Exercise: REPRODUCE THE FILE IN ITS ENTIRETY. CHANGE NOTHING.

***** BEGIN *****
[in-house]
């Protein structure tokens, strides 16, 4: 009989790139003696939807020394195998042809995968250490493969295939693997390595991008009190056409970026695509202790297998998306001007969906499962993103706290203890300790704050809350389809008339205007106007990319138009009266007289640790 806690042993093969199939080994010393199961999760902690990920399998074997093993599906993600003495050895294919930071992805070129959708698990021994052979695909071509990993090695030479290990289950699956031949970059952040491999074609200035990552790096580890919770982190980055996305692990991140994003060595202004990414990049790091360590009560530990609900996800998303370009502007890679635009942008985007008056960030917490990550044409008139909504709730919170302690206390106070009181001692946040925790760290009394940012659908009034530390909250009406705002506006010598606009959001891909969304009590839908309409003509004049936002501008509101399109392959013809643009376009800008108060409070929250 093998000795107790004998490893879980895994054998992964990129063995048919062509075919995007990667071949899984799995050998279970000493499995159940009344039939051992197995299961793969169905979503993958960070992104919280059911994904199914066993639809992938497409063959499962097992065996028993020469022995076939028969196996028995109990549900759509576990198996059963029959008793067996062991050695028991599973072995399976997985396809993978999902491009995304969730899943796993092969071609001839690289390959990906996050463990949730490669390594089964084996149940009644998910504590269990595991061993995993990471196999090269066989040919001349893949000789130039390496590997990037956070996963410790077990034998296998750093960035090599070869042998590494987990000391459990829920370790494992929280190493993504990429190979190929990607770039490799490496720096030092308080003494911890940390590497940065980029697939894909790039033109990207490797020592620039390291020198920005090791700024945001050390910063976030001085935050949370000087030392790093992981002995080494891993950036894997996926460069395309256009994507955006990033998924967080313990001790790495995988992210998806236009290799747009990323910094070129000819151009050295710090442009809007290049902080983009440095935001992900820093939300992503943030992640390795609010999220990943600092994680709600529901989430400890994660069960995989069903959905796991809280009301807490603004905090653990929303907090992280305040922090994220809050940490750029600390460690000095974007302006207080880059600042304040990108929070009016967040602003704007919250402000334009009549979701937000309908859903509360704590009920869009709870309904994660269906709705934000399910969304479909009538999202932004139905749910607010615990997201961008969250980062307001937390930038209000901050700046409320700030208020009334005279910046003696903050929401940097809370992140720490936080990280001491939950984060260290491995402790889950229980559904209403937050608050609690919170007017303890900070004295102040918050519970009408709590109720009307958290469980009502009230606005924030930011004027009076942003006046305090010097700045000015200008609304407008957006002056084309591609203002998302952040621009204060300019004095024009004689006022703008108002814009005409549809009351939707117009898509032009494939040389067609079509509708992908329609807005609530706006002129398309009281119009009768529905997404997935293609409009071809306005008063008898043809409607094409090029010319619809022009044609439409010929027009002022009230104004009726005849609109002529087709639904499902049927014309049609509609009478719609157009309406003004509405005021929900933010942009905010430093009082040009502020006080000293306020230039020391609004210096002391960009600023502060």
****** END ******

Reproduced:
[in-house]
């Protein structure tokens, strides 16, 4: 009989790139003696939807020394195998042809995968250490493969295939693997390595991008009190056409970026695509202790297998998306001007969906499962993103706290203890300790704050809350389809008339205007106007990319138009009266007289640790 806690042993093969199939080994010393199961999760902690990920399998074997093993599906993600003495050895294919930071992805070129959708698990021994052979695909071509990993090695030479290990289950699956031949970059952040491999074609200035990552790096580890919770982190980055996305692990991140994003060595202004990414990049790091360590009560530990609900996800998303370009502007890679635009942008985007008056960030917490990550044409008139909504709730919170302690206390106070009181001692946040925790760290009394940012659908009034530390909250009406705002506006010598606009959001891909969304009590839908309409003509004049936002501008509101399109392959013809643009376009800008108060409070929250 093998000795107790004998490893879980895994054998992964990129063995048919062509075919995007990667071949899984799995050998279970000493499995159940009344039939051992197995299961793969169905979503993958960070992104919280059911994904199914066993639809992938497409063959499962097992065996028993020469022995076939028969196996028995109990549900759509576990198996059963029959008793067996062991050695028991599973072995399976997985396809993978999902491009995304969730899943796993092969071609001839690289390959990906996050463990949730490669390594089964084996149940009644998910504590269990595991061993995993990471196999090269066989040919001349893949000789130039390496590997990037956070996963410790077990034998296998750093960035090599070869042998590494987990000391459990829920370790494992929280190493993504990429190979190929990607770039490799490496720096030092308080003494911890940390590497940065980029697939894909790039033109990207490797020592620039390291020198920005090791700024945001050390910063976030001085935050949370000087030392790093992981002995080494891993950036894997996926460069395309256009994507955006990033998924967080313990001790790495995988992210998806236009290799747009990323910094070129000819151009050295710090442009809007290049902080983009440095935001992900820093939300992503943030992640390795609010999220990943600092994680709600529901989430400890994660069960995989069903959905796991809280009301807490603004905090653990929303907090992280305040922090994220809050940490750029600390460690000095974007302006207080880059600042304040990108929070009016967040602003704007919250402000334009009549979701937000309908859903509360704590009920869009709870309904994660269906709705934000399910969304479909009538999202932004139905749910607010615990997201961008969250980062307001937390930038209000901050700046409320700030208020009334005279910046003696903050929401940097809370992140720490936080990280001491939950984060260290491995402790889950229980559904209403937050608050609690919170007017303890900070004295102040918050519970009408709590109720009307958290469980009502009230606005924030930011004027009076942003006046305090010097700045000015200008609304407008957006002056084309591609203002998302952040621009204060300019004095024009004689006022703008108002814009005409549809009351939707117009898509032009494939040389067609079509509708992908329609807005609530706006002129398309009281119009009768529905997404997935293609409009071809306005008063008898043809409607094409090029010319619809022009044609439409010929027009002022009230104004009726005849609109002529087709639904499902049927014309049609509609009478719609157009309406003004509405005021929900933010942009905010430093009082040009502020006080000293306020230039020391609004210096002391960009600023502060």